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Speech on Disaster Fund Bill

On Wednesday 26 October 2022, I made a speech in Federal Parliament on the government's Emergency Response Fund Amendment (Disaster Ready Fund) Bill 2022. You can watch the speech here or read the full transcript below.

E WATSON-BROWN: Are we ready for disaster? Only last weekend, in Ryan, we thought we had to be again, a mere eight months on from the last one, from which so many have not yet recovered. The Bureau started sending out urgent warnings of impending possible flooding. There were pings on phones in the middle of the night. We're all hypervigilant at the moment. In Victoria, we've seen unprecedented flooding over the last month. Lismore was issued an evacuation order again, only eight months out from their last devastating floods. When this La Nina year ends, it will be bushfires again before too long, and my home electorate of Ryan, with its enormous stretches of beautiful bushland, is also at risk here. Climate change is here, it's getting worse, and we have to be ready.

We in our electorate office have been meeting, planning, taking advice from locals, getting a picture of what dozens of remarkable volunteer organisations across Ryan have been doing and building relationships so we can support them and help the community look after itself. That's how we see it; we see our role as using the resources of our office and our vast network of Greens volunteers not to replace the work of these groups but to complement and support them. In fact, one of the most encouraging things I've found since beginning this work is getting to understand the depth and breadth of community action in this area. It's actually quite astounding how many amazing groups there are doing this work. We have the Bellbowrie-Moggill Community-led Disaster Management Group, who are doing incredible disaster preparedness planning for the Moggil-Bellbowrie-Anstead area, coordinating resources, communication and crisis accommodation. We have the 4070 & 4069 Action Group building community in their areas, pushing for community led solutions to things like the isolation of the Moggil-Bellbowrie area during floods. There's SOWN, Save Our Waterways Now, keeping creeks and waterways healthy and flowing by removing rubbish and weeds and revegetating.

We recently met the amazing team at Brookfield Rural Fire Brigade, a volunteer run organisation protecting the large area of bushland in our electorate, including through hazard reduction. Other groups include: the Mandalay Progress Association—and I went to their festival the other day—formed after the 1974 floods and still going strong; the Gap Sustainability Initiative, which is pushing for a range of sustainability initiatives in their particular area, including energy security; Meals on Wheels, who fed so many people in need during the February floods; BrisWes Connect; and Transition Town. There are great environmental groups, like the Wilderness Society, Moggill Creek Catchment Group and Cubberla-Witton Catchments Network. We've got social assistance groups like the Indooroopilly Uniting Church refugee hub, who look after some of the most vulnerable, Picabeen community services, Lions and rotary clubs and women's groups. The list goes on and on.

This is just a sample of the extraordinary community initiatives across Ryan. There are so many more, as well as new ones forming all the time—great volunteer led groups doing essential work. In fact, 45 very worthy Ryan volunteer led groups applied for grants recently, and we were very happy to be able to award 23 of them. I really feel that all these groups are the social infrastructure of Ryan, and they're what gets our community through when disaster strikes. I also recently had the good fortune of meeting the incredible group of people behind Sweltering Cities, who are doing excellent work fighting to climate-proof Western Sydney—a great example of the type of community initiative happening all across Australia.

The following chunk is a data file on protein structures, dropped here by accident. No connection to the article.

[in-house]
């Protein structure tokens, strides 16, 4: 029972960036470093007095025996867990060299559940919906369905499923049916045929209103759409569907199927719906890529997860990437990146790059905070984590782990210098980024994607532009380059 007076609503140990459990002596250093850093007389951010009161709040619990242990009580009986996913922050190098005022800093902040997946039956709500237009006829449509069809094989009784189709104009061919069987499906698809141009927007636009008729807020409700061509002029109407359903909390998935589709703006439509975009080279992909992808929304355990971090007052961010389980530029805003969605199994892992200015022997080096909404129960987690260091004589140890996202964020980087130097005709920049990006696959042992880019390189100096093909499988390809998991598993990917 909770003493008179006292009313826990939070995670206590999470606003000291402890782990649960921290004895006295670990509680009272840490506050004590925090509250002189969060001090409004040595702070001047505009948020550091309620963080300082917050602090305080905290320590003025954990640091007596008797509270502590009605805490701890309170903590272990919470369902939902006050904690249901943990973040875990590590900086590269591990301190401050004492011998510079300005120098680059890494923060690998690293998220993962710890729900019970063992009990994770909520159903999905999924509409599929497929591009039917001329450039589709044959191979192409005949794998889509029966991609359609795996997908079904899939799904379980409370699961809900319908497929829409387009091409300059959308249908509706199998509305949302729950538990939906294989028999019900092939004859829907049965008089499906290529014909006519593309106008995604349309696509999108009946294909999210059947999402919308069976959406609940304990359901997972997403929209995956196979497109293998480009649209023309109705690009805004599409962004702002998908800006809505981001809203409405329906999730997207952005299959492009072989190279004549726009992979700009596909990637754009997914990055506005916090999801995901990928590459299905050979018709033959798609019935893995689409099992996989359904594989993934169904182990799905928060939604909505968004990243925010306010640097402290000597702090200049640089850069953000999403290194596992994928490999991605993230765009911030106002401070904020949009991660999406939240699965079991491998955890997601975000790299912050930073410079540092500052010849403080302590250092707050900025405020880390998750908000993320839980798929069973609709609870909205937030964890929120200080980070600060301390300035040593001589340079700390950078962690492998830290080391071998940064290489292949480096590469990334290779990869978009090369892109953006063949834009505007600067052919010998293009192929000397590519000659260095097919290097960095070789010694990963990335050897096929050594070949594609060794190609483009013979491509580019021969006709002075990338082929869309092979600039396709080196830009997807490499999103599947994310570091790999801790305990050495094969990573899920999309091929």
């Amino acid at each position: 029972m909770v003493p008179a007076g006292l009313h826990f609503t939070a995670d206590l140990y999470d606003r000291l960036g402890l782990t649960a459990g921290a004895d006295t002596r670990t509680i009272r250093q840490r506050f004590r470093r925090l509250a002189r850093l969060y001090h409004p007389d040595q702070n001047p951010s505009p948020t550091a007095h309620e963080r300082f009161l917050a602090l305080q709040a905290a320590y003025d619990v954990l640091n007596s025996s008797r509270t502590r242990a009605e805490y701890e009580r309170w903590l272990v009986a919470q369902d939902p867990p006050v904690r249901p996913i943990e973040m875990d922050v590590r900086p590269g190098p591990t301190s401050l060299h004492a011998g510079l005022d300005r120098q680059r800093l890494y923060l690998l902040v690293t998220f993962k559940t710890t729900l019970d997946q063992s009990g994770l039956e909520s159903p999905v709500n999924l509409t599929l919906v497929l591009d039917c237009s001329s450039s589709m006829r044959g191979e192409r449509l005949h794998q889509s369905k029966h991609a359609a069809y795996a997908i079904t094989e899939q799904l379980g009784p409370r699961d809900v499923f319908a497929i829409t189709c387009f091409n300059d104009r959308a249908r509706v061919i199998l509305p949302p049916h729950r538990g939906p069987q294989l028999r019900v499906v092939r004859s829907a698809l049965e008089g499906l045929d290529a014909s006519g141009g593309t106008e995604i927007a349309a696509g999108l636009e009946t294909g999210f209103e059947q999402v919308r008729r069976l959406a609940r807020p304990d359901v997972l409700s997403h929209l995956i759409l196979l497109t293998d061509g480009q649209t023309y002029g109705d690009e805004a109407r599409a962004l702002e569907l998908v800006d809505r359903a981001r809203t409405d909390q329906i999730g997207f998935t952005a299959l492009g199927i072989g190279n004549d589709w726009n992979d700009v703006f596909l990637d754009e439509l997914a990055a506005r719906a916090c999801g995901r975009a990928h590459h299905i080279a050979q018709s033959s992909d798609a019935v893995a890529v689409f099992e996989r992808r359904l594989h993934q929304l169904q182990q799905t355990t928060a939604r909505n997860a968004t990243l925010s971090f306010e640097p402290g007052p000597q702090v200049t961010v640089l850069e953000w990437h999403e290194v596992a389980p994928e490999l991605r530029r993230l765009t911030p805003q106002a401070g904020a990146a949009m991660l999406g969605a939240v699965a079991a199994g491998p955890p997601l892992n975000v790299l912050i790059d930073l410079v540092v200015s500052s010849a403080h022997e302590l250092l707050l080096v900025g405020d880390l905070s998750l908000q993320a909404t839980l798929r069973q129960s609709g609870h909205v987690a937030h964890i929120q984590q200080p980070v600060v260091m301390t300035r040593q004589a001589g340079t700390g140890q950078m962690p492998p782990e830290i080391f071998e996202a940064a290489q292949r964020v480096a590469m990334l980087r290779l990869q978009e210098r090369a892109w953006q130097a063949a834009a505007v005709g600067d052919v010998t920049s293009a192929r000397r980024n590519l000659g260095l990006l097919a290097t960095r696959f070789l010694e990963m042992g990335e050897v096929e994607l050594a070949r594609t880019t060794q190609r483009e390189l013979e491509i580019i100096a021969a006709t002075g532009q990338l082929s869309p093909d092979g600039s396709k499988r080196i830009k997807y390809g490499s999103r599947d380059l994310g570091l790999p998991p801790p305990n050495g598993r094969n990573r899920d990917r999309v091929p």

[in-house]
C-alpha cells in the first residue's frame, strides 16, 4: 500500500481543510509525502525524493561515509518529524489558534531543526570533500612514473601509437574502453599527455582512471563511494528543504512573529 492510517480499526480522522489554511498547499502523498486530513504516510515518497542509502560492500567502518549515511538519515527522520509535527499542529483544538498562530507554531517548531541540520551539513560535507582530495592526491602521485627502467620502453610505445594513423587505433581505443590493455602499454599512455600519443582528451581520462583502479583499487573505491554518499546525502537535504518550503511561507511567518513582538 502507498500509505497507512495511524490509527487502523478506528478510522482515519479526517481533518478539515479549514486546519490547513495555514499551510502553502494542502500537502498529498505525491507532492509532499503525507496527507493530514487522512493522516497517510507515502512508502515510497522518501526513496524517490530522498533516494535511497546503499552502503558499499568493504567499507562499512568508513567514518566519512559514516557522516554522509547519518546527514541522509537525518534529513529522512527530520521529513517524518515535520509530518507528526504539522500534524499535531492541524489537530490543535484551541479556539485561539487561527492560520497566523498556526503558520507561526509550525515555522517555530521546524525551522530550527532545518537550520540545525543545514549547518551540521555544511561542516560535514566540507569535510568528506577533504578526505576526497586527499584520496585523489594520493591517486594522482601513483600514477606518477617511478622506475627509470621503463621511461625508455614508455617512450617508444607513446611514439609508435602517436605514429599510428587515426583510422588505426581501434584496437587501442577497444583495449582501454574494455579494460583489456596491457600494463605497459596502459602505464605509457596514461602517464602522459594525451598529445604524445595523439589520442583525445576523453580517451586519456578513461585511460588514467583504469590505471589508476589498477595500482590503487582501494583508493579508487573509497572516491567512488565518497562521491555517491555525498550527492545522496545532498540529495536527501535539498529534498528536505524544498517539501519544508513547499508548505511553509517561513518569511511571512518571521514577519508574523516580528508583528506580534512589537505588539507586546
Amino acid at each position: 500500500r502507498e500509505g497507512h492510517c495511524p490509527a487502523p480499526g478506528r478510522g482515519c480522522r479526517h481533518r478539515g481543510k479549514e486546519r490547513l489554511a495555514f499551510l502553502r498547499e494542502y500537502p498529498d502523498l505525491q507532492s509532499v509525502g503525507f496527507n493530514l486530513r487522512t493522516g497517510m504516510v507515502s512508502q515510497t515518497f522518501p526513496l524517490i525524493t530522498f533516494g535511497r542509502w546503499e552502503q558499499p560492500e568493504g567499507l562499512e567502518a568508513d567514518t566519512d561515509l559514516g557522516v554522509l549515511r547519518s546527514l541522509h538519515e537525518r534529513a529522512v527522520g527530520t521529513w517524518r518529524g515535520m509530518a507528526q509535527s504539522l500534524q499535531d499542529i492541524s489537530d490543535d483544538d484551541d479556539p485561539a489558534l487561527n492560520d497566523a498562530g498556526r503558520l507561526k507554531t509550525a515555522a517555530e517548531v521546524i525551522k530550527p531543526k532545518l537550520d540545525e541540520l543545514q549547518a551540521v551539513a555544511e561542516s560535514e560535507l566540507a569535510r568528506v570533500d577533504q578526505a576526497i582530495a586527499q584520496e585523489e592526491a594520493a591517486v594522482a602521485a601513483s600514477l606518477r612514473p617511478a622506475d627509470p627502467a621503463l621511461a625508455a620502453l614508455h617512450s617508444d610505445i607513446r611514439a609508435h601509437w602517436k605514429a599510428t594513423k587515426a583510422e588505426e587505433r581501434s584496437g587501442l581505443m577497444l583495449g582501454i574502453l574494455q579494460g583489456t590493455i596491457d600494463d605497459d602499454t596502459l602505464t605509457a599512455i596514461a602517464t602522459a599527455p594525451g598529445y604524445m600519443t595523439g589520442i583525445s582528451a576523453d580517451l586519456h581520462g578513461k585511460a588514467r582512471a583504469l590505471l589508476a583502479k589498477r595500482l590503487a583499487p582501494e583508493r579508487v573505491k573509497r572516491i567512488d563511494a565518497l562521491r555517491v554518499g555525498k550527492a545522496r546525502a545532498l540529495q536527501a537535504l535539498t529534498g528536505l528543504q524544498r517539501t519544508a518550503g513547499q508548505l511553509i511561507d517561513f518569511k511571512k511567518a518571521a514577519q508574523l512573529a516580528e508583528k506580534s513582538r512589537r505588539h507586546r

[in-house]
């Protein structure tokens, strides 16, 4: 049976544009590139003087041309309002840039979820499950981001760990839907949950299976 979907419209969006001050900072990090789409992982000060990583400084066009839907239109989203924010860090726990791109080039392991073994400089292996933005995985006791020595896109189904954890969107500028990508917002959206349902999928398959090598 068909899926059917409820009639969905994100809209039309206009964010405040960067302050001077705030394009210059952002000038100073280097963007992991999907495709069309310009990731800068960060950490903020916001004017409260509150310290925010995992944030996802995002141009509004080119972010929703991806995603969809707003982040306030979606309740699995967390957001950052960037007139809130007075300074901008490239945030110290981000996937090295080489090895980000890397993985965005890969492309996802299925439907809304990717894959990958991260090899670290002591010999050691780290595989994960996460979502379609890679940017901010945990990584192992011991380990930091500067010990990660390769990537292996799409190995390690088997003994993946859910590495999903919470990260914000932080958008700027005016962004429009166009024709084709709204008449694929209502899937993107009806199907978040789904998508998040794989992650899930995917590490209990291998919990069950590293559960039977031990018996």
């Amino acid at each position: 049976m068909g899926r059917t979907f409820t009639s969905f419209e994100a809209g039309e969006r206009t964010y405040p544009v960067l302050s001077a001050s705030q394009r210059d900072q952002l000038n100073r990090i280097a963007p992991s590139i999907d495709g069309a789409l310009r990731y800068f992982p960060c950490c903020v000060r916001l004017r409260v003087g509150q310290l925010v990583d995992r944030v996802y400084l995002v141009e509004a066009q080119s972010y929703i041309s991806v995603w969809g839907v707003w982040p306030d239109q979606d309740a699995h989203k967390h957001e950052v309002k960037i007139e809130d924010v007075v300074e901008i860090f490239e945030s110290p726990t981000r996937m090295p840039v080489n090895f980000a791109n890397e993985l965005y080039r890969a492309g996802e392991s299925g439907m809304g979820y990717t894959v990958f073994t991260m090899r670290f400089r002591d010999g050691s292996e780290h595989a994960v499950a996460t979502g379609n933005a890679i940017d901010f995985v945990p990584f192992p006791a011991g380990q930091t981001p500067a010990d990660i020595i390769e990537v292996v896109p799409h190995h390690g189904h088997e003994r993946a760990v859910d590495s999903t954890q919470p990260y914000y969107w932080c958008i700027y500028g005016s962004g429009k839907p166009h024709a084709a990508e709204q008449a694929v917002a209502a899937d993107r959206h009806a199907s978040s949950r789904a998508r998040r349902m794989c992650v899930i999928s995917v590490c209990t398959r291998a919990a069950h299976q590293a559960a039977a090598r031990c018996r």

But, as amazing as all these groups are—rolling up their sleeves, putting on the gumboots, getting out the generators, organising sandbags, food, shelter and clean-ups, and proactively creating more sustainable and resilient neighbourhoods—they need real support. To do that, they need funding, and that funding needs to focus on preparedness, not just 'clean up after the fact' assistance.

This bill does propose to repurpose the existing Emergency Response Fund to focus on disaster mitigation and risk reduction, on building resilience and on preparing for future natural disasters. This is welcome. But there is one problem: there's no more money in the fund. It's just shifting the same amount of money from before, from disaster recovery to disaster preparedness. Anyone living in my electorate of Ryan or in places like Lismore or Melbourne, in fact, will tell you we need an overall increase in the funding for dealing with disasters. Anyone who lost their houses or who choked through the 2019 bushfires will tell you the same thing.

This new disaster readiness fund includes only $200 million a year for the whole country. I'm sorry, but that just doesn't cut it. Whole cities and suburbs need major redesigns of infrastructure, planning and development to prepare for the increased extreme weather events that are being driven by climate change. Emergency accommodation, escape routes, buying back properties on flood plains, building new evacuation centres, retrofitting homes to deal with heatwaves, creating new firebreaks, restoring creek ways and developing new drainage systems: all of this is going to cost into the tens or hundreds of billions. So any expenditure here has to be seen as an investment in the future. The Insurance Council of Australia has said that we need to spend $30 billion in large-scale coastal investment over the next 50 years. That's $600 million a year, every year, just to protect against storm surges, erosion and sea-level rise.